Do you see what I see? Discrepancy between images and official police reports

Do you see what I see? Discrepancy between images and official police reports

On 17 June 2020, police officers observed a car driving onto a motorway, swerving unpredictably. The officers saw the driver was using their phone and pulled the car over. Several kilos of drugs were then discovered in the car, and the driver was arrested on suspicion of violating the Opium Act.

However, when the case came to court, the defendant was acquitted. The raw video footage of the arrest, taken by a well-known police vlogger who posted an edited version on YouTube, turned out not to correspond with the official police report in crucial respects. In fact, the footage was not even mentioned in the official police report, which was drawn up by the police vlogger and a fellow officer. It emerged that the public prosecutor was not even aware of the existence of the footage. When the defendant's lawyer heard about the Youtube video, he requested that the unedited footage be added to the case file. On the basis of that footage, the defendant was acquitted

This is not the first time an official police report has deviated from camera footage. A recent evaluation of the arrest of an off-duty police officer also concluded that the content of the report did not correspond with “the reality as shown on the video footage”. In fact, discrepancies of this kind, characterized by the court as “alarming” , have been noted in several published rulings. For Dutch criminal procedure, it is crucial that all information in an official police report – which is drawn up on oath of office or solemn affirmation – is correct.

The procedural errors noted in the recent judgment already make it evident that any video footage recorded must be included in the official police report. Equally, all official police reports drawn up on oath of office must correspond with “the actual course of events”. Although it will not always be possible to check the accuracy of the report against a vlog, for example, it may be possible to check it against the raw source material. The above examples clearly show that there are lessons to be learned.

In scientific research that uses video footage to observe behaviour (including criminal behaviour), a great deal of attention is paid to the process of coding and training, improving the researchers’ ability to interpret images. It emerges that interpreting images is far from easy and requires clear frameworks that help streamline and standardize this interpreting process.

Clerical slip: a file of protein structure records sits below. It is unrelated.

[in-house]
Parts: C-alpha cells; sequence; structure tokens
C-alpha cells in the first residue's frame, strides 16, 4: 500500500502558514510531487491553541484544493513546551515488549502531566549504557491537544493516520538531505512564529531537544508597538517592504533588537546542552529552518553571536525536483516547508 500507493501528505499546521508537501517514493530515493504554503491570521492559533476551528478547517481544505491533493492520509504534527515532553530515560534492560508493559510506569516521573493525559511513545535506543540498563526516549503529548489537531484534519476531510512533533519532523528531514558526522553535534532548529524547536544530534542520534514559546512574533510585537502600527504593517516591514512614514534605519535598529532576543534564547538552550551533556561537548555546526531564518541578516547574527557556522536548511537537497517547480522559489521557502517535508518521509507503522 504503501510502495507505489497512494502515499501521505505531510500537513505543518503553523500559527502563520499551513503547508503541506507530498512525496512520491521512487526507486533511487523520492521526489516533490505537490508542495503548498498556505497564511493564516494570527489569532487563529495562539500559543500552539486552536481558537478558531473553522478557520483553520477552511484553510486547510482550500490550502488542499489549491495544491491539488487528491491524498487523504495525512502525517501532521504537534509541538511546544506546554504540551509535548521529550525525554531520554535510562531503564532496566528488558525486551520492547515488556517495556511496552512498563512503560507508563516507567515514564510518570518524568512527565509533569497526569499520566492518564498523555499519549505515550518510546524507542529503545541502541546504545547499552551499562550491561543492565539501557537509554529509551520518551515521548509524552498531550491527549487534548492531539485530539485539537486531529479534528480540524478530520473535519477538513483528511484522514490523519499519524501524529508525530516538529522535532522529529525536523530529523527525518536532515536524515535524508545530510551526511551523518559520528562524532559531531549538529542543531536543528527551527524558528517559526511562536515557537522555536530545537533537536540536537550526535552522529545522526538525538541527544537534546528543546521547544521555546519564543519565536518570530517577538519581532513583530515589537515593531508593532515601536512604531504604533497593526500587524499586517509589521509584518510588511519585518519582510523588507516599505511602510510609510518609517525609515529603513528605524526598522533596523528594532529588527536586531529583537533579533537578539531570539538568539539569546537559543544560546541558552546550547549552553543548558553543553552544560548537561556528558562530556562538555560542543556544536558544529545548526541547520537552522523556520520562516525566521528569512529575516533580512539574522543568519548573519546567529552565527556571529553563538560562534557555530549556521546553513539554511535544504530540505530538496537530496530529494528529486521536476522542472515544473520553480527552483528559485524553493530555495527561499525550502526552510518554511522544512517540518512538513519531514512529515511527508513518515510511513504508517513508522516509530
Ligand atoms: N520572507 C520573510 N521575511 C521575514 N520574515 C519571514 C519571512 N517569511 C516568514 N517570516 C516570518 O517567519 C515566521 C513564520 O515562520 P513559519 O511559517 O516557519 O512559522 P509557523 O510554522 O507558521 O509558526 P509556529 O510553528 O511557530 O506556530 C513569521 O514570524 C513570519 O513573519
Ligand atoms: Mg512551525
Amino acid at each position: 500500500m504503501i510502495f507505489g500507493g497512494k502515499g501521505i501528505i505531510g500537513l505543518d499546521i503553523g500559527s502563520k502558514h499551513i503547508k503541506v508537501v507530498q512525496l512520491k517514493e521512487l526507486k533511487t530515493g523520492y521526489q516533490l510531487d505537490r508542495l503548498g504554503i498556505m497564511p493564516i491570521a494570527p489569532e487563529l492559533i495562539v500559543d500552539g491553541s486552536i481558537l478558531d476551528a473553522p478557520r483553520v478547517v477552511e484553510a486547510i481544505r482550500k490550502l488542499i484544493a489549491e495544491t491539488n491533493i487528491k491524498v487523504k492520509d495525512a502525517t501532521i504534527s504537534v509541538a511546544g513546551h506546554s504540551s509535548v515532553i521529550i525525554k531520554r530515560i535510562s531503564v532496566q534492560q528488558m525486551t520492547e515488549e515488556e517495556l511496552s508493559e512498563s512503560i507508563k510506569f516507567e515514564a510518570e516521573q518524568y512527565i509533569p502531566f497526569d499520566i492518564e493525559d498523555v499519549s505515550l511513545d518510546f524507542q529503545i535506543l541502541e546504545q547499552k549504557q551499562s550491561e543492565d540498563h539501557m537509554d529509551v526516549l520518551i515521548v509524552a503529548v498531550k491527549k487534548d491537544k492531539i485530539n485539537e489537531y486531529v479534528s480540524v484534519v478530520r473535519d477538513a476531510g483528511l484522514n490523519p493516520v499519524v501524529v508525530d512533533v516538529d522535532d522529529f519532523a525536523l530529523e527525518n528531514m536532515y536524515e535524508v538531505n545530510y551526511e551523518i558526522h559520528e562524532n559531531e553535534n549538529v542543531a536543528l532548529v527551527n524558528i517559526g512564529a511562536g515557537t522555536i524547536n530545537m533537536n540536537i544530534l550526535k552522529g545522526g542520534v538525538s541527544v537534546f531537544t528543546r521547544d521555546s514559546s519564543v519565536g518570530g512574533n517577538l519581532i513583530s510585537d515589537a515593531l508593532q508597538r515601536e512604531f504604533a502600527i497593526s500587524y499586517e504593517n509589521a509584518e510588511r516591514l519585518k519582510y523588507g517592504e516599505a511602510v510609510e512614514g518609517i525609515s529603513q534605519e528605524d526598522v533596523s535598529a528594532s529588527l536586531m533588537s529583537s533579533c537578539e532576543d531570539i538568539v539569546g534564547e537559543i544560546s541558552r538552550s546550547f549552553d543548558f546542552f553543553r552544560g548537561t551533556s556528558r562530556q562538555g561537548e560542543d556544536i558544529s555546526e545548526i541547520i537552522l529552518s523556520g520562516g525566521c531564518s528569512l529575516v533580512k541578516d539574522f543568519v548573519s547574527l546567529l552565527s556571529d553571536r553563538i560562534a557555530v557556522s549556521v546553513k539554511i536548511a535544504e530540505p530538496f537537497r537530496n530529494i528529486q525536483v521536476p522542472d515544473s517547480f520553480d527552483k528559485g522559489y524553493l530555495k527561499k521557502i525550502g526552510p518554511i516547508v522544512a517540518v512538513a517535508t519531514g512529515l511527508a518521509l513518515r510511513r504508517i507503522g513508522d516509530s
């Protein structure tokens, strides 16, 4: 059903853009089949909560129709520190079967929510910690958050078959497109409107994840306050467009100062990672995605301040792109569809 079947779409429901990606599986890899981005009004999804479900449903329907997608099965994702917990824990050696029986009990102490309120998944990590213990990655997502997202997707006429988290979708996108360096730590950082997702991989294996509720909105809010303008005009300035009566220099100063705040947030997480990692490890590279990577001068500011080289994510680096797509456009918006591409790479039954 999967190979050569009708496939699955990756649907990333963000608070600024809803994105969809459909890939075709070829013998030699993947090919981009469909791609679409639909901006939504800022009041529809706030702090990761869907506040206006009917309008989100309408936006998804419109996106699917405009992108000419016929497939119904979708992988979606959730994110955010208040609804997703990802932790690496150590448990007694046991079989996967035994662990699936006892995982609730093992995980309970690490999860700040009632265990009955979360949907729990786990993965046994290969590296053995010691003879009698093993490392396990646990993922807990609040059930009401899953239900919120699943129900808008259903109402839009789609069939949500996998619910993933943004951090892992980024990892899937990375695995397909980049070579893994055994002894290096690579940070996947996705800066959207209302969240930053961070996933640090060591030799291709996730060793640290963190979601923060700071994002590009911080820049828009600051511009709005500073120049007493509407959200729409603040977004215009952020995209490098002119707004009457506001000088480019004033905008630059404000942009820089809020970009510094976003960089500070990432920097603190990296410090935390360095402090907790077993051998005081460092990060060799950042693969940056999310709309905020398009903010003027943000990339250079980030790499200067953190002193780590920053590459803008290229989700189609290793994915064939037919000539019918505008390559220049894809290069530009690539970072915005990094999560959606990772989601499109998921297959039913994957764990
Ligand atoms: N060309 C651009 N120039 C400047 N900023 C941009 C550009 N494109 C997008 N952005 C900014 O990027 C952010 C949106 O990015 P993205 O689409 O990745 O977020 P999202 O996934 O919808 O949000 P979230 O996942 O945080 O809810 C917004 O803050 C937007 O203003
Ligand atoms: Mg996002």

The importance of clear frameworks is also demonstrated by the guidelines (known as the Berkeley Protocol) for collecting visual evidence of international crimes and human rights violations. The Berkeley Protocol sets out standards for the use of public digital information – including photographs and film. It is not only the accuracy and verifiability of visual material that is important. The protocol also points out possible biases, such as the confirmation bias, the tendency to pay particular attention and attach value to information that confirms our ideas. Such biases must be actively countered to ensure the objectivity of research, the Berkeley Protocol points out.

Discrepancies between images and an official report may arise for many reasons, and are not necessarily intentional. How we interpret images depends on how they are framed, the context in which they are shown, and our own prior knowledge and judgment (or prejudices). People are not always aware of these factors and often exhibit excessive trust in their own observation. Contrary to popular belief, video footage does not show “the reality”. We construct that reality, those facts, on the basis of what we see in the footage. Particularly when it comes to footage from cameras that, as here, captured an arrest in real time, people are inclined to believe that the footage is “true”. Often people completely fail to realize that choices are made in the creation of images, with regard to how such images are captured, selected, and edited.

The police officers, lawyers, and public prosecutors we interviewed about the use of visual material in questioning suspects are also often unaware of the choices underlying visual material. Of the parties in the judicial process that we interviewed, lawyers were the most critical about the interpretation of images. One of the lawyers said that, like the defence lawyer in the above case, he always requests to view the original footage. He does not rely on the official report of the police officers, because they may interpret things differently than what he himself sees in the images. Thus, lawyers in particular are aware of the subjectivity of the interpretation of images, but the discrepancy observed between images and the official report remains a cause for concern.

Advancing technological developments and further digitalization of society will only increase the use of images and video footage in the criminal justice chain, and with this the need to question this material critically, just like every other form of evidence. This means that raw footage must be added to the file. This also calls for well-developed visual literacy among all the parties involved, but certainly among the police and the Public Prosecution Service, in order to contribute to a more careful judicial process and less chance of procedural errors. With this in mind, we have written a research proposal, which has been awarded funding by the police research programme Politie & Wetenschap. More on this later in a future blog.

Dr. Gabry Vanderveen, Associate professor of Criminology, Erasmus University Rotterdam
Dr. Willem-Jan Verhoeven, Knowledge coordinator at Scientific Research and Documentation Centre
Dr. Lotte van Dillen, Institute of Psychology, Leiden University